A Christmas Banquet for Younger Listeners









An Old Christmas Carol

God bless the master of this house,

The mistress also,

And all the little children,

That round the table go,

And all your kin and kinsmen

That dwell both far and near;

I wish you a Merry Christmas,

And a Happy New Year.

Choose a story.

The Christmas Story by Carolyn Sherwin Bailey

The Holy Night by Selma Lagerlöf

How the Fir Tree Became the Christmas Tree by Carolyn Sherwin Bailey

Babouscka by Carolyn Sherwin Bailey

The Christmas Rose by Frances Jenkins Olcott

The Legend of St. Christopher by Carolyn Sherwin Bailey

The Legend of the Christmas Tree by Carolyn Sherwin Bailey

The Three Purses by Frances Jenkins Olcott

Little Piccola by Frances Jenkins Olcott

Mrs. Santa Claus by Carolyn Sherwin Bailey

The Elves and the Shoemaker by Frances Jenkins Olcott

The Golden Cobwebs by Sara Cone Bryant

The Stranger Child by Frances Jenkins Olcott

The Jar of Rosemary by Maud Lindsay



Choose a poem.

Bethlehem Anonymous

Carol by Kenneth Grahame

A Christmas Carol by G. K. Chesterton

The Christmas Child by George MacDonald

Christmas Day and Every Day by George MacDonald

Cradle Hymn by Martin Luther

An Old Christmas Carol Anonymous

An Old English Carol Anonymous

Santa Claus Anonymous

How Far Is It to Bethlehem? by Frances Chesterton

I Saw Three Ships Old Carol

I Heard a Bird Sing by Oliver Herford

The Friendly Beasts Anonymous

Long, Long Ago Anonymous

Christmas Song by Eugene Field

How the Fir Tree Became the Christmas Tree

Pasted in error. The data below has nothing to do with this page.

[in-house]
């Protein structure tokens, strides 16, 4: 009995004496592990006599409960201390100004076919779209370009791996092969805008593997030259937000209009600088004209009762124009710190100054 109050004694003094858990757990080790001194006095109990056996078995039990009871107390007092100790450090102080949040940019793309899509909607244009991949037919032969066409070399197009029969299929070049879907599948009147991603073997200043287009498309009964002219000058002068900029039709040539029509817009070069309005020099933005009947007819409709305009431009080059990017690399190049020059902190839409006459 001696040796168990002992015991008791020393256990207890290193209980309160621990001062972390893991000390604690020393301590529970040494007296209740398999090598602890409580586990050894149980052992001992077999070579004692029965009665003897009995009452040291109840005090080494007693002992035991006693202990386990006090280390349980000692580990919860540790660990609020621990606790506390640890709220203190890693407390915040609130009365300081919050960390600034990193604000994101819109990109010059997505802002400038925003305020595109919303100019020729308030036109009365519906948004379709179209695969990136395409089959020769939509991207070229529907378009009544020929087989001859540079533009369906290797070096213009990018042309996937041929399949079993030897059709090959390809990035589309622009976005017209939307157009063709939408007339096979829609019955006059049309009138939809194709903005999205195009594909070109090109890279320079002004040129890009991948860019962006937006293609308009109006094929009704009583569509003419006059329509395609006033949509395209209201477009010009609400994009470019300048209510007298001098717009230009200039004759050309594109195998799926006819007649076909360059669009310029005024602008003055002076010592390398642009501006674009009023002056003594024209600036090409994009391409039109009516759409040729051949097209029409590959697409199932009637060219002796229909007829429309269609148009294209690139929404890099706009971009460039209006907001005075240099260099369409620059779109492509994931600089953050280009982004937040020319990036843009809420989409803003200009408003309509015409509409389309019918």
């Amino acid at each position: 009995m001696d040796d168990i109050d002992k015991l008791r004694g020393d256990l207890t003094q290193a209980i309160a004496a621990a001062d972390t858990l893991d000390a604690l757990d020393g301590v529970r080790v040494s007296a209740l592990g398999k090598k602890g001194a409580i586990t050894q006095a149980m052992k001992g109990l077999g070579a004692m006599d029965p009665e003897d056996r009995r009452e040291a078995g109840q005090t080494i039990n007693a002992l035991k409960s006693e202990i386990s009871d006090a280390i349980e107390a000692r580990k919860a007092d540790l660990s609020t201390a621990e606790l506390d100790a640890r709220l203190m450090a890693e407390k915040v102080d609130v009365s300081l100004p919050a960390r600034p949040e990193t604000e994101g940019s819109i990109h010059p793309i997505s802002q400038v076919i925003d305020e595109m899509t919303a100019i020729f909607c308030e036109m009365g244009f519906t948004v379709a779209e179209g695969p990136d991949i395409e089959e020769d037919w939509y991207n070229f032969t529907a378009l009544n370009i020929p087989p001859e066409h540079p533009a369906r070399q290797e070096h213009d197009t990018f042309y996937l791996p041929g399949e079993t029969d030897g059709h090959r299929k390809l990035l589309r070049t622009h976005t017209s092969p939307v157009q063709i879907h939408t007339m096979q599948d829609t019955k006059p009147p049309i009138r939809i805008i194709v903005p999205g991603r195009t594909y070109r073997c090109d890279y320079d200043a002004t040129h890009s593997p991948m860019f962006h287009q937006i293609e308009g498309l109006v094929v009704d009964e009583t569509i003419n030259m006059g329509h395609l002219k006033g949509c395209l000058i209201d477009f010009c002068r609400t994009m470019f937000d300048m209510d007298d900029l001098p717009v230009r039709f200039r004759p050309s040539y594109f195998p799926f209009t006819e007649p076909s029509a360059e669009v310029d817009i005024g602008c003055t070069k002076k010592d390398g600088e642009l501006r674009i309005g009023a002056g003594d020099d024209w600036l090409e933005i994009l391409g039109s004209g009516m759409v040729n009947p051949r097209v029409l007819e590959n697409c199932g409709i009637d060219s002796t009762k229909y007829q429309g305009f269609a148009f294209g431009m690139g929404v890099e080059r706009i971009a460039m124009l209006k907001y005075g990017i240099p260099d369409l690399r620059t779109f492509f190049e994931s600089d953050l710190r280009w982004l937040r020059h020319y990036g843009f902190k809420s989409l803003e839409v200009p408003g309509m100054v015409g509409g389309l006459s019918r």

T HIS is the story of how the fir tree became the Christmas tree.

At the time when the Christ Child was born all the people, the animals, and the trees, and plants were very happy. The Child was born to bring peace and happiness to the whole world. People came daily to see the little One, and they always brought gifts with them.

There were three trees standing near the crypt which saw the people, and they wished that they, too, might give presents to the Christ Child.

The Palm said: "I will choose my most beautiful leaf, and place it as a fan over the Child."

"And I," said the Olive, "will sprinkle sweet-smelling oil upon His head."

"What can I give to the Child?" asked the Fir, who stood near.

"You!" cried the others. "You have nothing to offer Him. Your needles would prick Him, and your tears are sticky."

So the poor little Fir tree was very unhappy, and it said: "Yes, you are right. I have nothing to offer the Christ Child."

Now, quite near the trees stood the Christmas Angel, who had heard all that the trees had said. The Angel was sorry for the Fir tree who was so lowly and without envy of the other trees. So, when it was dark, and the stars came out, he begged a few of the little stars to come down and rest upon the branches of the Fir tree. They did as the Christmas Angel asked, and the Fir tree shone suddenly with a beautiful light.

And, at that very moment, the Christ Child opened His eyes—for He had been asleep—and as the lovely light fell upon Him He smiled.

Every year people keep the dear Christ Child's birthday by giving gifts to each other, and every year, in remembrance of His first birthday, the Christmas Angel places in every house a fir tree, also. Covered with starry candles it shines for the children as the stars shone for the Christ Child. The Fir tree was rewarded for its meekness, for to no other tree is it given to shine upon so many happy faces.


— Aunt Hede, "Kindergarten Magazine"